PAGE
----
Bioinformatics @ NYGC

Our team of bioinformaticians aims to develop, maintain and improve our analysis pipelines by leveraging the large amounts of sequencing data we produce. We work on estimating the sources of errors and variability in the data, defining methods to correct them, both computationally and on the lab side. We are also continually evaluating and benchmarking available tools, refining best practices to analyze and combine results, and are developing novel tools and methods.

We are also supporting our CLEP lab by providing the expertise in clinical interpretation of constitutional and cancer genomics.


processOur diverse team of bioinformatics scientists has expertise in:

  • Statistical and population genetics
  • Cancer genomics
  • Expression analysis
  • Epigenomics and functional genomics
  • de novo genome assembly
  • Metagenomics
  • Clinical interpretation


A typical project is initiated with one of the sequencing project managers. Our bioinformatics scientists are consulted to further refine the experimental design, analytic plan, and project deliverables.

The bioinformatics team performs standard and project-specific quality control, and analysis of sequencing data (e.g., differential expression and functional enrichment for RNA-Seq, variant annotation and interpretation for genome and exome sequencing, and somatic variant—both SNV and structural variant—for cancer). Results are delivered via our web interface or APIs and are stored and accessible for a period of time as part of NYGC’s Integrated Genomics.

Clinical Interpretation

As exome and genome sequencing data are processed and genomic variation between the sample and a reference are defined, annotated, and compared to existing databases, our bioinformatics scientists contribute to the last step of the analysis: clinical interpretation.

This usually requires ranking and filtering of putative candidates, manual curation, and functional validation (when possible) of our findings. NYGC’s analysis alleviates the need for the investigator to perform the standard computationally intensive analysis steps, thus freeing up time to focus on the biology.

Rasheh Sanghvi

Bioinformatics Analyst

Toby Bloom

Senior Director, Strategic Genomic Analytics

Michael Zody

Senior Director, Computational Biology

Nicolas Robine

Assistant Director, Computational Biology

Avinash Abhyankar

Manager, Clinical Informatics

Uday Evani

Senior Software Engineer

Kazimierz Wrzeszczynski

Assistant Director, Clinical Oncology Informatics

Giuseppe Narzisi

Lead Bioinformatics Scientist

Marta Byrska-Bishop

Bioinformatics Scientist

Will Liao

Senior Bioinformatics Scientist

Phaedra Agius

Senior Bioinformatics Scientist

Andre Corvelo

Senior Bioinformatics Scientist

Kanika Arora

Bioinformatics Scientist

Minita Shah

Bioinformatics Scientist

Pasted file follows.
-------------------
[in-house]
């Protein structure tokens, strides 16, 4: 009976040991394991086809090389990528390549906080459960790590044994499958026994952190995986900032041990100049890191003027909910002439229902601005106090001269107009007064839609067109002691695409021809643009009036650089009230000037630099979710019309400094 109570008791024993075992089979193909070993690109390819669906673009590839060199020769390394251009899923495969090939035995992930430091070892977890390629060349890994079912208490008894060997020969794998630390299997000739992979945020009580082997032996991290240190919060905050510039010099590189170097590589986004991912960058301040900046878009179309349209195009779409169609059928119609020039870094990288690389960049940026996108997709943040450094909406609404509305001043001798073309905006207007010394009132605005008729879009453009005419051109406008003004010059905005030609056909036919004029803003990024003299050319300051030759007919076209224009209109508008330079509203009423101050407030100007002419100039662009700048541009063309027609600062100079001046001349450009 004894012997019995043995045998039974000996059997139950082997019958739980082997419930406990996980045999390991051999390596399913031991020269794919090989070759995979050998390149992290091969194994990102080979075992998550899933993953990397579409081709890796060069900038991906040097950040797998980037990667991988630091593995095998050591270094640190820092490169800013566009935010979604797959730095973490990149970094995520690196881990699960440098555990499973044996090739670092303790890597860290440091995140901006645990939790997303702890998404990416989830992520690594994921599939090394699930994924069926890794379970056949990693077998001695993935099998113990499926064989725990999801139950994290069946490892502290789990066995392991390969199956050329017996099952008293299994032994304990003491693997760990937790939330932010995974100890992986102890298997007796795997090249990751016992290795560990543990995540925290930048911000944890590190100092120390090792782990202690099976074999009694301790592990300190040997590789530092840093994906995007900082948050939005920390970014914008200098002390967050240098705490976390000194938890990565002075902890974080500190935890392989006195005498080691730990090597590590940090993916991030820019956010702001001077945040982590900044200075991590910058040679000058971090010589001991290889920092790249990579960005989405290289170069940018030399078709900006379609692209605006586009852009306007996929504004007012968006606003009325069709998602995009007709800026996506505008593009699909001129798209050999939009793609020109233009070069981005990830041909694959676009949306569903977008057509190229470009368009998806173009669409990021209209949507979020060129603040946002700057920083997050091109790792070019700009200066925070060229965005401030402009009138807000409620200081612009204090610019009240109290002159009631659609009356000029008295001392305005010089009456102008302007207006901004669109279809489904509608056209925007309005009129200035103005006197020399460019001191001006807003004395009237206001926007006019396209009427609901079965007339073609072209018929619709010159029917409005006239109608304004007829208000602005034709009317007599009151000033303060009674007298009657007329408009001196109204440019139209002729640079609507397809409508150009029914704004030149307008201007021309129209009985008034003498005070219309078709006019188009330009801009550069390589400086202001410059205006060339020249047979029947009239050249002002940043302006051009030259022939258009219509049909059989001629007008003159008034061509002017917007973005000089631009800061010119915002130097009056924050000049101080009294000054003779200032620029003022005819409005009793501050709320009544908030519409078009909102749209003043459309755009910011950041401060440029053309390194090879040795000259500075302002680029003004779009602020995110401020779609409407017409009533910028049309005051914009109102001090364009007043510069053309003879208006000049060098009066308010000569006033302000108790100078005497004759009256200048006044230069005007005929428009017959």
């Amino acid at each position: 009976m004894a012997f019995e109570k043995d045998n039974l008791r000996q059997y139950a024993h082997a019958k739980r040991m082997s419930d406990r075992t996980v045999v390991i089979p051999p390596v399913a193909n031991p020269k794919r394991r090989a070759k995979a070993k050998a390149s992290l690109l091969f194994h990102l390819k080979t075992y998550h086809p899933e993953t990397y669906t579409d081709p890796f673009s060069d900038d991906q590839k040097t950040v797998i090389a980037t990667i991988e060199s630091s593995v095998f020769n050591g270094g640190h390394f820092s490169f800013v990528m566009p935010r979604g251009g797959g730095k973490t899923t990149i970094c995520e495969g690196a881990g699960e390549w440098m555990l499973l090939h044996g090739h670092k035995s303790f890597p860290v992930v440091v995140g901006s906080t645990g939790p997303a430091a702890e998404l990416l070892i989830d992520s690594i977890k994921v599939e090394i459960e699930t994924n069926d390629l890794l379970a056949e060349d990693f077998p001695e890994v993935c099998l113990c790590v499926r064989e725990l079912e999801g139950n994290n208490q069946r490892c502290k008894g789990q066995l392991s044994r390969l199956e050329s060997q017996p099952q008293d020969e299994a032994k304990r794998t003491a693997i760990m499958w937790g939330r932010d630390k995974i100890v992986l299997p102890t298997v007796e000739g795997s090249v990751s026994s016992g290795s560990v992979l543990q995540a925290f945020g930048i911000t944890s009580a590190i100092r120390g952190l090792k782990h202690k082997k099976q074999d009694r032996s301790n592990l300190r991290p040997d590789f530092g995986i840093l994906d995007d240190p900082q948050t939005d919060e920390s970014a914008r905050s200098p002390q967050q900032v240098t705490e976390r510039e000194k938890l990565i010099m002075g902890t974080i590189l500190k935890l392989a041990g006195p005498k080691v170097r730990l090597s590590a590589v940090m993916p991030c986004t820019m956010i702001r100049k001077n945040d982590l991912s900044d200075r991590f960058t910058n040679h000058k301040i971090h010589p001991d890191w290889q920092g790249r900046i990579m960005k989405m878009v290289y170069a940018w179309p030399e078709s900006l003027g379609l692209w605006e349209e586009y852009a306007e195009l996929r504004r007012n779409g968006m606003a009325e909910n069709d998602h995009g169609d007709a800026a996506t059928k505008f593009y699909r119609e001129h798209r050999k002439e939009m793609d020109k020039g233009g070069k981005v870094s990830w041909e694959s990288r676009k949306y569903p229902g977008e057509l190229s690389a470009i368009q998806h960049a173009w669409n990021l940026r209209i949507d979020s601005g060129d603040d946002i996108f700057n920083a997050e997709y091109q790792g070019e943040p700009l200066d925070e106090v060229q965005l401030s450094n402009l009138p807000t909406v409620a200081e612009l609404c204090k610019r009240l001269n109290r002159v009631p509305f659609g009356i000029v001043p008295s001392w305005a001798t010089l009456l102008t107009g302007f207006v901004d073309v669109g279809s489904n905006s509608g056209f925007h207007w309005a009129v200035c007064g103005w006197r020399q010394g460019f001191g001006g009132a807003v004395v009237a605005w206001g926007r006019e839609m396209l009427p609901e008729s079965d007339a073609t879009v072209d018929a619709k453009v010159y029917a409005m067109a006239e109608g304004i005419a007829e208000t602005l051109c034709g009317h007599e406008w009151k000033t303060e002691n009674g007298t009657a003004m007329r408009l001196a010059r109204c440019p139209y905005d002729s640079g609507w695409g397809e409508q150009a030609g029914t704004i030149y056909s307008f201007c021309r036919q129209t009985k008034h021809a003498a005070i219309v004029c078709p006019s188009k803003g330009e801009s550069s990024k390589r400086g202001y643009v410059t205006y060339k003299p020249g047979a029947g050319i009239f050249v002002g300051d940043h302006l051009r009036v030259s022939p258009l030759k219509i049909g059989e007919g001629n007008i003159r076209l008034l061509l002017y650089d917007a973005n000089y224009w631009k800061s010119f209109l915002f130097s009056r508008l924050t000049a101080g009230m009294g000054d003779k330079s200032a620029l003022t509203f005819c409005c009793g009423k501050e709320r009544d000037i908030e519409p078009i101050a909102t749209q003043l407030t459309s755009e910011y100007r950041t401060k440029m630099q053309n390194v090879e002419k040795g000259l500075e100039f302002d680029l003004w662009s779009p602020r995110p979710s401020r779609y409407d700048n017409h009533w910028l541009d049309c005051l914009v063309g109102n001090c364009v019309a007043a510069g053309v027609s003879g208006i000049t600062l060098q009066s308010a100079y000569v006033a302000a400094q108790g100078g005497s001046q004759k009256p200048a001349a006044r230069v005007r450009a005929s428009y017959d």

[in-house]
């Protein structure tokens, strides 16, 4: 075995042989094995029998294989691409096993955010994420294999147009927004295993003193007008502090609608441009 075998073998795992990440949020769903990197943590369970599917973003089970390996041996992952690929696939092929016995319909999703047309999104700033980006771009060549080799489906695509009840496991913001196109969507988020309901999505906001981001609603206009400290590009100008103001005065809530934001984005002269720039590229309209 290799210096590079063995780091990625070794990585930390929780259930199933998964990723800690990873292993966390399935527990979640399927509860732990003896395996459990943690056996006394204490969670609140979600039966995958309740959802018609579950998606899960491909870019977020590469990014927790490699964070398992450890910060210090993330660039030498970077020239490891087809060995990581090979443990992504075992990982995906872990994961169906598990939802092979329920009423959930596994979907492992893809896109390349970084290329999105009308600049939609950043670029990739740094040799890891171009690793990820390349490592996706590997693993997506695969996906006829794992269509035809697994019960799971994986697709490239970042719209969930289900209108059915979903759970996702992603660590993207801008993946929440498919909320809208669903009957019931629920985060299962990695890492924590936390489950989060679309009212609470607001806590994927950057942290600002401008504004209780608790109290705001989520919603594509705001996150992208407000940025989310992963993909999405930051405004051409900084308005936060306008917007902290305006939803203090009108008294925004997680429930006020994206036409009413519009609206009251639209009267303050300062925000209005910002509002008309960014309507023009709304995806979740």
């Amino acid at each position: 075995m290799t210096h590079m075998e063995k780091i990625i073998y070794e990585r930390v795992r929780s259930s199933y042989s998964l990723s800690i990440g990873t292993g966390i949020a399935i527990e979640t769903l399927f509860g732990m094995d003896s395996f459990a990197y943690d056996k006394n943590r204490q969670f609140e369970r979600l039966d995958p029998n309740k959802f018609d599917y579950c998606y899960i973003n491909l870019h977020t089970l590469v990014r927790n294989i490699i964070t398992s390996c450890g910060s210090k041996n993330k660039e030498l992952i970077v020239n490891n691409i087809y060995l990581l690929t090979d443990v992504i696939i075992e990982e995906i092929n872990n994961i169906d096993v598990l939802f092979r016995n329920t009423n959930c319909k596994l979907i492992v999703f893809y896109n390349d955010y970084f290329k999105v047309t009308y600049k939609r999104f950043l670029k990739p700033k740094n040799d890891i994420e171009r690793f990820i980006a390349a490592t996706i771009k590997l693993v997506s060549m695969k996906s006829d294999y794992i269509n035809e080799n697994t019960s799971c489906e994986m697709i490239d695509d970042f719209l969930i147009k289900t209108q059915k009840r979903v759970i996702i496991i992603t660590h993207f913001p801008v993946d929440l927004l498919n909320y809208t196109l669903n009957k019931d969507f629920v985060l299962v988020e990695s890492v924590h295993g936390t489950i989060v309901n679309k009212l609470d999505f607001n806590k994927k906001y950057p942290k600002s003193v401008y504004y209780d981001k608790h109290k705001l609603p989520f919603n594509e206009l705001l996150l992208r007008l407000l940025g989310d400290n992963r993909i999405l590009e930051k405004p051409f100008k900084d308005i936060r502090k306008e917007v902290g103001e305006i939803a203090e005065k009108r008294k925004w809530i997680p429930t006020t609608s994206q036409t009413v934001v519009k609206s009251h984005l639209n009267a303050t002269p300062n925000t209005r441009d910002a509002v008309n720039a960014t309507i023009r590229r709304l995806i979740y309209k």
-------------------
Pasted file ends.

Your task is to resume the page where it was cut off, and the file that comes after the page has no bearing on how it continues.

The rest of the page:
Wayne Clarke

Bioinformatics Scientist

Dillon Maloney

Bioinformatics Analyst

Rajeeva Musunuri

Bioinformatics Programmer

Molly Johnson

Bioinformatics Analyst

Heather Geiger

Senior Bioinformatics Analyst

Jennifer Shelton

Bioinformatics programmer

Alice Fang


Organoid Profiling Identifies Common Responders to Chemotherapy in Pancreatic Cancer

Pancreatic cancer is the most lethal common solid malignancy. Systemic therapies are often ineffective, and predictive biomarkers to guide treatment are urgently needed. We generated a pancreatic cancer patient-derived organoid (PDO) library that recapitulates the mutational spectrum and transcriptional subtypes...

Authors:  Rasheh Sanghvi   Nicolas Robine   Kanika Arora   Minita Shah   Molly Johnson  

Functional equivalence of genome sequencing analysis pipelines enables harmonized variant calling across human genetics projects

Hundreds of thousands of human whole genome sequencing (WGS) datasets will be generated over the next few years. These data are more valuable in aggregate: joint analysis of genomes from many sources increases sample size and statistical power. A central...

Authors:  Michael Zody  

Analytical Validation of Clinical Whole-Genome and Transcriptome Sequencing of Patient Derived Tumors Clinical Application of Whole-Genome Sequencing for Reporting Targetable Variants in Cancer

We have developed and validated a clinical whole-genome and transcriptome sequencing (WGTS) assay which provides a comprehensive genomic profile of a patient's tumor. The ability to fully capture the mappable genome with sufficient sequencing coverage to precisely call DNA somatic...

Authors:  Nicolas Robine   Avinash Abhyankar   Kazimierz Wrzeszczynski   Kanika Arora   Minita Shah   Heather Geiger   Alice Fang  

Whole-genome bisulfite sequencing with improved accuracy and cost

DNA methylation patterns in the genome both reflect and help to mediate transcriptional regulatory processes. The digital nature of DNA methylation, present or absent on each allele, makes this assay capable of quantifying events in subpopulations of cells, whereas genome-wide...

Authors:  Toby Bloom   Michael Zody   Will Liao  

Unexpected similarities between C9ORF72 and sporadic forms of ALS/FTD suggest a common disease mechanism

Amyotrophic lateral sclerosis (ALS) and frontotemporal dementia (FTD) represent two ends of a disease spectrum with shared clinical, genetic and pathological features. These include near ubiquitous pathological inclusions of the RNA binding protein (RBP) TDP-43, and often the presence of...

Authors:  Phaedra Agius  

YES1 amplification is a mechanism of acquired resistance to EGFR inhibitors identified by transposon mutagenesis and clinical genomics.

In ∼30% of patients with EGFR-mutant lung adenocarcinomas whose disease progresses on EGFR inhibitors, the basis for acquired resistance remains unclear. We have integrated transposon mutagenesis screening in an EGFR-mutant cell line and clinical genomic sequencing in cases of acquired...

Authors:  Nicolas Robine   Giuseppe Narzisi